India faces several unique challenges to achieving its WASH goals. Currently, India houses the most open defecators in the world, 60% percent of the population lacks access to improved sanitation, and 76 million people are without a safe water source. Stakeholders in India have responded to these large-scale challenges with strong policies and innovative solutions from civil society organizations and the private sector. In October 2014, the government of India instituted the Swachh Bharat Mission (Clean India Mission in English), under Prime Minister Narendra Modi. Swachh Bharat is a national mission aimed at “cleaning-up” India by encouraging citizens to engage in tasks like maintaining clean streets and homes. As a part of The Swachh Bharat Mission, India also seeks to become Open Defecation Free (ODF) by 2019.
In addition to efforts in the public sector, India is also home to millions of civil society organizations that have achieved a number of social changes in the country in the last twenty years, including progress in the WASH sector. Taking a look at some of the organizations in the India cohort of our WASH Impact Network can lend insight to how civil society organizations are working to transform the WASH climate in India.
R4D works closely with our partner, Dasra--an India-based philanthropy foundation and impact accelerator focused on social change—to support WASH Impact Network members in India with valuable tools, resources, and learning opportunities.
Attributes of WASH Impact Network Members in India
Extensive Geographic Coverage
Fifty-seven WASH organizations in the WASH Impact Network operate in India. Organizations work all over the country, in 19 different states, including Delhi, Utter Pradesh, Tamil Nadu, and Karnataka, with thirteen organizations operating country-wide.
Locations of WASH programs in the WASH Impact Network in India
Conventional Funding Models
Programs identify as not-for-profit, for profit, and hybrid organizations. Organizations classified as hybrid generate revenue through the sale of a product or service but are supported by donor funding. The vast majority of the organizations in India are not-for-profit. Only 10% are for profit, and 5% are hybrid organizations.
Waterlife is a for-profit organization in India working country-wide. Waterlife is a provider of Community Drinking Water Plants that can process water that meet and exceed WHO and India government standards. Waterlife operates the plants for ten years after installation, and utilizes the help of government, NGOs and self help-groups to address issues of access to safe water.
A Mix of Ages and Sizes
The cohort also also varies in size and age. Organizations were established as early as 1968 and as recently as 2015, with 42 of the programs established within the last 10 years. From 2 to 700 plus staff members and budgets ranging from US $2,500 to US $1.2 million, programs in the India cohort also vary in budget and staff size.
Broad in Scope
When it comes to focus area, the WASH programs are even more diverse. Programs in India broadly focus on water, sanitation, and hygiene, but also have more specific focus areas. Some programs address safe drinking water, menstrual hygiene management, water storage, waste management and disposal, policy and governance, water purification, and groundwater extraction.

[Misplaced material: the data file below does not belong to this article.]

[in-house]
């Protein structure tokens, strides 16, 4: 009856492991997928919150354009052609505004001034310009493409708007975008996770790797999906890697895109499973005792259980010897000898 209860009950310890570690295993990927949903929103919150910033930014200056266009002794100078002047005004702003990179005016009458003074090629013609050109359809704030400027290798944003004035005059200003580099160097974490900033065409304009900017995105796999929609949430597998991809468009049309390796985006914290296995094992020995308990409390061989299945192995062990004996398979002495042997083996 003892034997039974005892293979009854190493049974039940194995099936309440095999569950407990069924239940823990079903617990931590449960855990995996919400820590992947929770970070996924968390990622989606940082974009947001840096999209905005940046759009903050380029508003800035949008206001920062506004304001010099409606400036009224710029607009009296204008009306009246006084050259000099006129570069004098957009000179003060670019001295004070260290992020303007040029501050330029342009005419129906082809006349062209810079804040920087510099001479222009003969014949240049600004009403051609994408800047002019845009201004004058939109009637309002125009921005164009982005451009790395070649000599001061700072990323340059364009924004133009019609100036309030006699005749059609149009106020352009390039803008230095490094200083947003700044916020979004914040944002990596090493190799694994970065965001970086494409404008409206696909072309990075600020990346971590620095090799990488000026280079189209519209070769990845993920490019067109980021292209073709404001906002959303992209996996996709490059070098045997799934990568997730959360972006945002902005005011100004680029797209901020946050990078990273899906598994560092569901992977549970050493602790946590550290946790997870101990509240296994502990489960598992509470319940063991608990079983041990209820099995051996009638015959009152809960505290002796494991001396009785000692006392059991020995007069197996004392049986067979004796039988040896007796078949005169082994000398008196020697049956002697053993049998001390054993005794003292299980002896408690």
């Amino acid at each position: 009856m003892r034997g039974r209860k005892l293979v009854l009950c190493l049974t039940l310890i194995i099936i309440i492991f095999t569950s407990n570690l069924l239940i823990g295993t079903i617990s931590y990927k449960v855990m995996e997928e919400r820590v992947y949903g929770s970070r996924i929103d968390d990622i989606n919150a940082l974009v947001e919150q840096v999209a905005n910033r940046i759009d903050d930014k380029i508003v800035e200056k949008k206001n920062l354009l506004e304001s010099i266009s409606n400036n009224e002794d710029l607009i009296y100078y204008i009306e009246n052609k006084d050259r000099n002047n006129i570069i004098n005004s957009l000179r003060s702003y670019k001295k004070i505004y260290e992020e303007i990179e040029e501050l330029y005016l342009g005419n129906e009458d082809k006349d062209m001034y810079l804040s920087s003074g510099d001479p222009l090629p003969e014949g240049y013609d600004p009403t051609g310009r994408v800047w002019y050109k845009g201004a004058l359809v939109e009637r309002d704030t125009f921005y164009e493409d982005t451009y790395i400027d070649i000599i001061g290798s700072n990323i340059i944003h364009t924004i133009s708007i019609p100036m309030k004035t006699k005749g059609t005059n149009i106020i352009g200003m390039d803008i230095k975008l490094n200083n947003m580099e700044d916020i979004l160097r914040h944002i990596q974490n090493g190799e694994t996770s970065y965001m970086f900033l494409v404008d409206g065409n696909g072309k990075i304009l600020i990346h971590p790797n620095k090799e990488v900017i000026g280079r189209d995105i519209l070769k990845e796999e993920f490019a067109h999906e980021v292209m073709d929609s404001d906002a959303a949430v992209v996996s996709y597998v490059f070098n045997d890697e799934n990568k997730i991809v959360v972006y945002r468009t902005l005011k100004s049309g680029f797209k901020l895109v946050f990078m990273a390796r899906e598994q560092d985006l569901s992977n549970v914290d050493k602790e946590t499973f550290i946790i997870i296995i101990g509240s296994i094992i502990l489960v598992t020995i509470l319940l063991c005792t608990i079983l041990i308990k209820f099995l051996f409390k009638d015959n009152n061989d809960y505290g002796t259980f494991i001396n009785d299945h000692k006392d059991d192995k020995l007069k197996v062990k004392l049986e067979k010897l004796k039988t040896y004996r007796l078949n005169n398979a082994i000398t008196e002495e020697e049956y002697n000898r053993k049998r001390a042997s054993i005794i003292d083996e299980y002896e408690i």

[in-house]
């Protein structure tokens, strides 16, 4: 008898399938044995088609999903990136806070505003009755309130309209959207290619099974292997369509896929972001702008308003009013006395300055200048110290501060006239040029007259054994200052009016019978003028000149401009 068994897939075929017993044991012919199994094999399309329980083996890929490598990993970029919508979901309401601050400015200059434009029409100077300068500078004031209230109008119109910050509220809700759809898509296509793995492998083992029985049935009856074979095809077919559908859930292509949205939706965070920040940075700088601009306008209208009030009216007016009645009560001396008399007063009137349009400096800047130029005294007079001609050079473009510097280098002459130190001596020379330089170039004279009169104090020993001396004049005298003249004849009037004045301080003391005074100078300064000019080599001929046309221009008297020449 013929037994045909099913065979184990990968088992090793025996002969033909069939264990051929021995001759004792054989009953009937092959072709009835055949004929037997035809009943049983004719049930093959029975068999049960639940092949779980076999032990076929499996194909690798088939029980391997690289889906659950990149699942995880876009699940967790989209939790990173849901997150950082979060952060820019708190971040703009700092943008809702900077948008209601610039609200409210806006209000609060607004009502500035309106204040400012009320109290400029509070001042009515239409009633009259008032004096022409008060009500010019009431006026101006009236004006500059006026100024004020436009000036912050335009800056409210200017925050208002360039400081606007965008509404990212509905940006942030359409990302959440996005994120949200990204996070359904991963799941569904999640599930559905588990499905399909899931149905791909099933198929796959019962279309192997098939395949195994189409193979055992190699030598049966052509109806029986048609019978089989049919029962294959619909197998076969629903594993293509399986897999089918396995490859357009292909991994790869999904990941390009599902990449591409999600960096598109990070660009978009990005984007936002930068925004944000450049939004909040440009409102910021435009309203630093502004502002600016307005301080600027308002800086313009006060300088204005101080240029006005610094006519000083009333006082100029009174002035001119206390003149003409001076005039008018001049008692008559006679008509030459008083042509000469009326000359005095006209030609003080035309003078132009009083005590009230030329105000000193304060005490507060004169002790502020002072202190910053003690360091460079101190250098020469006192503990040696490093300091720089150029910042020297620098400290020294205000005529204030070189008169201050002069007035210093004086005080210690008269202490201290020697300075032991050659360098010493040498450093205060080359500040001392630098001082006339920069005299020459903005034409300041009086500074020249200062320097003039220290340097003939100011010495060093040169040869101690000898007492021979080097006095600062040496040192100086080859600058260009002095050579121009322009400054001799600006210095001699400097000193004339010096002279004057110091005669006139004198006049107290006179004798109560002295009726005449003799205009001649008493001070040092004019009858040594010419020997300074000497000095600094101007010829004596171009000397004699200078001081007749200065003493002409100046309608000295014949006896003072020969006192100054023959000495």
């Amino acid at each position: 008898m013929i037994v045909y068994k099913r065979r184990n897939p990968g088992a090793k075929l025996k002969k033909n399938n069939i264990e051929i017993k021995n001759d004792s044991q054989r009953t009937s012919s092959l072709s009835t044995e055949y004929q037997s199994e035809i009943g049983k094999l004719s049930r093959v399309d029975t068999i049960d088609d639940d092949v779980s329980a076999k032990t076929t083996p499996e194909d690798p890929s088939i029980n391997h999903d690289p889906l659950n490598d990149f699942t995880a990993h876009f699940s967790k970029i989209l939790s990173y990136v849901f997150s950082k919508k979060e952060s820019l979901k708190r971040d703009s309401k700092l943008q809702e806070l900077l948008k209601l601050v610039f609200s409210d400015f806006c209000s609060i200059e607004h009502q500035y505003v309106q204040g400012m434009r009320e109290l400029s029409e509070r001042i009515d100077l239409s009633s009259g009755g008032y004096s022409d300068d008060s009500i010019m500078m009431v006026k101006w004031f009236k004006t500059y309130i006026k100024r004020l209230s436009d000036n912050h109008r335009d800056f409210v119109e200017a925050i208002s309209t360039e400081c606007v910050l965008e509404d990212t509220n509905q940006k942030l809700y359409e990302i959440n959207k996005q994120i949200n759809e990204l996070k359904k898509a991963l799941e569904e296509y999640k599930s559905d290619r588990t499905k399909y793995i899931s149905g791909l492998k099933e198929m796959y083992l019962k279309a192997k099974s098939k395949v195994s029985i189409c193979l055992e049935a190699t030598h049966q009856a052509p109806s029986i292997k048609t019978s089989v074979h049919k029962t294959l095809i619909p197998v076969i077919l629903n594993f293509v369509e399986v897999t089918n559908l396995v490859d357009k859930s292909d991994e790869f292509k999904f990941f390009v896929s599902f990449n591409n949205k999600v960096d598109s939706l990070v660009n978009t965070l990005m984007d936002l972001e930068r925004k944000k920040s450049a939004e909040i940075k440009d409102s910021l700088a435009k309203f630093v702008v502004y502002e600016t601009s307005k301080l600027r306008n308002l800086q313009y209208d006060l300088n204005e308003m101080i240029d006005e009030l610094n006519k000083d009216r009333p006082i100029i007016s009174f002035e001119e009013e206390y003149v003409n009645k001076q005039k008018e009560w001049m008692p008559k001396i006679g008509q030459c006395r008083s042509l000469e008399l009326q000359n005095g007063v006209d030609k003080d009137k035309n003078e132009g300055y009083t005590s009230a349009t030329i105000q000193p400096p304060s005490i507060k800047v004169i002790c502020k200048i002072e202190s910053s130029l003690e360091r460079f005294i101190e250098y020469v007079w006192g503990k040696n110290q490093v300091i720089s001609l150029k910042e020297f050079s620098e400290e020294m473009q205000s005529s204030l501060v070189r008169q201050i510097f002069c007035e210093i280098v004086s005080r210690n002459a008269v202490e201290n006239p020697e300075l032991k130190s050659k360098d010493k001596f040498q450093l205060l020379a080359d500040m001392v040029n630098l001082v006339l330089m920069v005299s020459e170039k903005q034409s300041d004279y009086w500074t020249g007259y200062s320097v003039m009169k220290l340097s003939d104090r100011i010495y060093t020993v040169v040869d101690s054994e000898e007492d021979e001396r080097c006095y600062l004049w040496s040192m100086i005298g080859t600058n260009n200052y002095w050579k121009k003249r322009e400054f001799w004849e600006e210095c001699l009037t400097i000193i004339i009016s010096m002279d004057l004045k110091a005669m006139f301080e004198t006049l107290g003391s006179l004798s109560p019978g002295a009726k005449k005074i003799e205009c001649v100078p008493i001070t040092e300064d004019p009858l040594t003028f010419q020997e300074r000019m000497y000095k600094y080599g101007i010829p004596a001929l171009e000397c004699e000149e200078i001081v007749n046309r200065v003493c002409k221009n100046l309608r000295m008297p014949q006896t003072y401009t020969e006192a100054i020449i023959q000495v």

Although there is a lot of overlap, two of the most common focus areas among the India programs include menstrual hygiene management (MHM) and drinking water.
Reap Benefit is a hybrid organization working in Karnataka state focusing on sanitation solutions. They work with schools and government to encourage schoolchildren to problem-solve real-life sanitation issues in their communities. Reap Benefit has also developed sanitation products like a waterless urinal designed with recycled PET bottles and a grey water harvesting system. Their interventions reuse about 40% of water consumed on average.
India currently has the greatest number of people that lack access to clean water in the world. Although access to safe water sources has greatly improved in India, millions are still without the precious resource. Sixteen programs in our network address safe drinking water.
In India, MHM has received a great deal of attention from the national government. Guidelines to address stigma and promote health education for MHM are outlined in the Swachh Bharat Mission. Nineteen India WASH Impact Network members working to address MHM. Expertise ranges from reusable pad production and distribution to advocacy and education.
Aaina is a non-profit organization working in Southern India seeking to improve the health and well-being of adolescent girls through MHM. Aaina works with communities to encourage conversation around menstruation. They empower girls to become invested in their well-being and raise concerns about their reproductive and sexual health. Through meetings with schools, family members, and other school stakeholders, social taboos and stigmas are addressed, and adolescent girls are educated on proper menstrual hygiene practices.
India is in good hands
The organizations in the India cohort of the WASH Impact Network are only a small subset of the millions of civil society organizations working to address the needs of the 800 million people living in poverty in India. India has achieved a great deal of success in furthering progress toward WASH goals in recent years, but it will take time and investment and partnerships across sectors to continue this progress.
Interested in learning more about programs in the WASH Impact Network? Check out the programs section of our website to see profiles of programs.
The WASH Impact Network also has a cohort in East Africa. Check out this blog post for a snapshot of WASH innovators in East Africa.